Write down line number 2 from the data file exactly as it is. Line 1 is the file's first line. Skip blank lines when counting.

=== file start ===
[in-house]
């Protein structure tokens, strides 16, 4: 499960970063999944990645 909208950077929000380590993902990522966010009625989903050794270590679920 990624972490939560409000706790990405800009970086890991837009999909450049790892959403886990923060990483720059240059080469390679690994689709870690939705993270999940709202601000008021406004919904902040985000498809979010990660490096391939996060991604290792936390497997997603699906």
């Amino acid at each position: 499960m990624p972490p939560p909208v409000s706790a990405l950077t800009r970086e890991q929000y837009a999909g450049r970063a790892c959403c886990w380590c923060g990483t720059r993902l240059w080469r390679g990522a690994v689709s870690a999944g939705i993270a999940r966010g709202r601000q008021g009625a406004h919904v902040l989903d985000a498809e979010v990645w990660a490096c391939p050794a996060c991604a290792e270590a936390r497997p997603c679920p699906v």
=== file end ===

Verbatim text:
């Protein structure tokens, strides 16, 4: 499960970063999944990645 909208950077929000380590993902990522966010009625989903050794270590679920 990624972490939560409000706790990405800009970086890991837009999909450049790892959403886990923060990483720059240059080469390679690994689709870690939705993270999940709202601000008021406004919904902040985000498809979010990660490096391939996060991604290792936390497997997603699906």